You can dare to question the status-quo but know that at the very least you and possibly your family will be blocked, insulted and laughed at. This is something made intelligible after my last article for this paper. My untraditional (dare I say un-Bahamian) position on homosexuality cost a family member a job opportunity. None of this makes for meaningful, respectful or productive debate, does it?

How then can a national political debate transform the grim picture I've just painted?

Honestly, it can't. But, it is a step in the right direction. Against my better judgment, I want to suggest that if anyone should be responsible for showing the Bahamian people how to conduct the kind of political debates necessary for us arrive at the best political conclusion for our country, it is our political leaders.

A nationally televised, internet streamed, radio broadcast of our two seasoned political leaders and the firebrand new contender debating policy, defining differences in ideology and comparing visions of the Bahamian future is beneficial for all, especially the Bahamian people.

I know I'm not alone when I say that I'm interested in hearing what our hopeful leaders have to offer, outside of the theatrics of adversarial parliamentary posturing and away from the throngs of adoring fans. Despite the fact that some political leaders believe they must no longer compete for their inevitable ascendancy, that they are tried and tested, these are new and unusual times.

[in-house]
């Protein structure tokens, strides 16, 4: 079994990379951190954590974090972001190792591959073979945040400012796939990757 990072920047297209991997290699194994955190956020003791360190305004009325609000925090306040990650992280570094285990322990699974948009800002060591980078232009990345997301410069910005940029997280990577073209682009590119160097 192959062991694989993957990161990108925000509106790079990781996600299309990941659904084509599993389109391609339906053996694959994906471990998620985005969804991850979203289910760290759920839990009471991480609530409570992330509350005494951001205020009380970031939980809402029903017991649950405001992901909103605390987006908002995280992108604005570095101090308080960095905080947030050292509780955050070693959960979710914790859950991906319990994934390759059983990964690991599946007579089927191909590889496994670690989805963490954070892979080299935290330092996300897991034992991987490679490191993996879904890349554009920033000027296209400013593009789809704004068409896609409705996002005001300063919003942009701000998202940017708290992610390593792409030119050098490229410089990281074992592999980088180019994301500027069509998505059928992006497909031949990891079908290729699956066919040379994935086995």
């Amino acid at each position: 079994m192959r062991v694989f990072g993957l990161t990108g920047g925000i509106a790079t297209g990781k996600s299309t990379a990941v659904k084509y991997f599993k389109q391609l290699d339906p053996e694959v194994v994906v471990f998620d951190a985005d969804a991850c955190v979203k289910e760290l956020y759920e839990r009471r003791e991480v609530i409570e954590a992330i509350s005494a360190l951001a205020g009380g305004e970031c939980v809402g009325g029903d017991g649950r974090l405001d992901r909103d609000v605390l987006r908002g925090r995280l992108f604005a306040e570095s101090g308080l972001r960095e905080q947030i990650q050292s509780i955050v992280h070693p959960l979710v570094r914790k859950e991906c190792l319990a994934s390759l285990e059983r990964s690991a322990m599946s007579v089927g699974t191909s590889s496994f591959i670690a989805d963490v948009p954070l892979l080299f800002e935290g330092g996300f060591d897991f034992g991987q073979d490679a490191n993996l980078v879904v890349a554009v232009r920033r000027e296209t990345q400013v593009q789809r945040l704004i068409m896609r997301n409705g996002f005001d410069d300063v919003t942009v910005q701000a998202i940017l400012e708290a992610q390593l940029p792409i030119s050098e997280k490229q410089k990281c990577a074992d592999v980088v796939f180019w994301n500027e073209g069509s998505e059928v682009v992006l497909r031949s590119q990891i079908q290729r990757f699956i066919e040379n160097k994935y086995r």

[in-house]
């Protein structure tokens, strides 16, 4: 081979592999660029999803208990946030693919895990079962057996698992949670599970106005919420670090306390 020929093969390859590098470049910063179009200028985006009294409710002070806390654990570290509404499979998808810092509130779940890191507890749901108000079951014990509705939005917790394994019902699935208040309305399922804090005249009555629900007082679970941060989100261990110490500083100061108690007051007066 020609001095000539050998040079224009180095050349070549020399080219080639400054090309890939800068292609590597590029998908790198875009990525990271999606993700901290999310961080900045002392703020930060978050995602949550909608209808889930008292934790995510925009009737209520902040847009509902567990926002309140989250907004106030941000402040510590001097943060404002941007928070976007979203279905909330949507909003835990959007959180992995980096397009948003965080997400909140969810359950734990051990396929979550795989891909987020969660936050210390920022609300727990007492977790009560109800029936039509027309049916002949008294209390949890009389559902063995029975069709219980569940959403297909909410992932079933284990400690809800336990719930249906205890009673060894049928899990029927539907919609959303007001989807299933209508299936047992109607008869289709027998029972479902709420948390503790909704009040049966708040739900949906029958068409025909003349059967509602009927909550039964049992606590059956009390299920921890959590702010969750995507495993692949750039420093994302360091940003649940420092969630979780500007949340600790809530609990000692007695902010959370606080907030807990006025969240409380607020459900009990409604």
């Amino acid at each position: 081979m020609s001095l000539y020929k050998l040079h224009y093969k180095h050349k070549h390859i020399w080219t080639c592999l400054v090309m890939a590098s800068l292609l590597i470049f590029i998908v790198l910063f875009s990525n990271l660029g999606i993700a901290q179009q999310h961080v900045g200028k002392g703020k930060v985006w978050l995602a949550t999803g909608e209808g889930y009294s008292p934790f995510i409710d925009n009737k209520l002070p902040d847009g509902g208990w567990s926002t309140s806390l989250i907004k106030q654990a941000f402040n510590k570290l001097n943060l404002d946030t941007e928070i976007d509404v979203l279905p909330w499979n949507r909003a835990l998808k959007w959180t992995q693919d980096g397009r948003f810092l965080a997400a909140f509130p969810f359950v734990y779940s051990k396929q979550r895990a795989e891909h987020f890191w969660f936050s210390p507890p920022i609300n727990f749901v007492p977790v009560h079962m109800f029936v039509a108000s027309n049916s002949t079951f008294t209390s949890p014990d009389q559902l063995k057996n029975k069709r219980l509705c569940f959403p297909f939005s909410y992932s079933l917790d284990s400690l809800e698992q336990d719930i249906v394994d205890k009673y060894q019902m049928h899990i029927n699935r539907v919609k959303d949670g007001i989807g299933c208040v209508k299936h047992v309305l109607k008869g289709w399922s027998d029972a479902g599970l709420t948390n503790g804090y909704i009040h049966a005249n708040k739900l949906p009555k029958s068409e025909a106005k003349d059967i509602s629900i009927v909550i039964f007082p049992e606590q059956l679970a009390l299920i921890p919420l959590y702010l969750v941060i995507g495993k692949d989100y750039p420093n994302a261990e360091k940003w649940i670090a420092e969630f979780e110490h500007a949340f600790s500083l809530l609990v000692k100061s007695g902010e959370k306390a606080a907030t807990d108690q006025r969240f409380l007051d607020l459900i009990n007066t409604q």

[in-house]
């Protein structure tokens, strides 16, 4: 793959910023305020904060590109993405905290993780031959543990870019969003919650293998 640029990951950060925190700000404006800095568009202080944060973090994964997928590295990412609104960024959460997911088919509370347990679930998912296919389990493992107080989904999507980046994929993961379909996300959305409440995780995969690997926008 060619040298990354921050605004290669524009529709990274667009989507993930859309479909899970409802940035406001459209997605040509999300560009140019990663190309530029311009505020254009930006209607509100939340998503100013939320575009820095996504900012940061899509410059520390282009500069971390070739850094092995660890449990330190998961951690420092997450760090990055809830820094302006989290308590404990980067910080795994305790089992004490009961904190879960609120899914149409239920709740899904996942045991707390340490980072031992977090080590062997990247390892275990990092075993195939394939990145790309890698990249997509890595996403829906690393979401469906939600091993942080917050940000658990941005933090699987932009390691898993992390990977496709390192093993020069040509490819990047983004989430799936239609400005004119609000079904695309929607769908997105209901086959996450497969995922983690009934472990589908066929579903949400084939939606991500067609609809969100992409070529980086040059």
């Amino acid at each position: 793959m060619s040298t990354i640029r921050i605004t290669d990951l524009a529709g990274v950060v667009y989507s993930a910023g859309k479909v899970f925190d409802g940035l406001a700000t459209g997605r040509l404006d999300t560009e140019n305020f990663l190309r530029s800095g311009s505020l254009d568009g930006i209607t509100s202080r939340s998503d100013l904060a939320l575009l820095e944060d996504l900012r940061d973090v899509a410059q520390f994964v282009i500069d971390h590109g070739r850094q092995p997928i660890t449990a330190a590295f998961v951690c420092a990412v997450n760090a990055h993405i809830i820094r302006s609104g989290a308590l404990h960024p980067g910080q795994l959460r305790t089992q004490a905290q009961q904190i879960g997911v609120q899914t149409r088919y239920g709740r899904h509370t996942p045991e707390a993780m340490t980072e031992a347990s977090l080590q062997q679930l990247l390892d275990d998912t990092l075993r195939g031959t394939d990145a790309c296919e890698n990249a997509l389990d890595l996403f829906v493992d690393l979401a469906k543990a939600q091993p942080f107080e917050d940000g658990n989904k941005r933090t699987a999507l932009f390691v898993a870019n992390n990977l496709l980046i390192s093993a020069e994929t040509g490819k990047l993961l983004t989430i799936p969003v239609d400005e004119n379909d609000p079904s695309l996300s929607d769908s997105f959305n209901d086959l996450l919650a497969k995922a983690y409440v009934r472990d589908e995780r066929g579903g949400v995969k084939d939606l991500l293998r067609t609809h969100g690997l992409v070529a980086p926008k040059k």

The politicians and the politics of the 1990s -- even of 2007 -- are obsolete. And as far as the politics of the Bahamas is concerned, both of our long-standing parties have seemed comfortable with the formula bequeathed to us by our colonial forefathers, a pepper-pot of traditionalism in some areas and a discourse of modernisation in others -- a dish which has resulted in the gradual disintegration of the Bahamian middle class over the last decade in the face of a global economy in transition, concentrating wealth more and more in fewer peoples' hands.

This is also not the most opportune time for a greenhorn politician to stake a leadership claim with a less than impressive political resume. The simple answer would be to say the Bahamas needs a new politician or a new political party, when in actuality what I think we need is a new politics. I am left unconvinced that, in what has become a politics plagued by ego, we should suffer yet another political contender asserting his dominion over our government with an air of entitlement.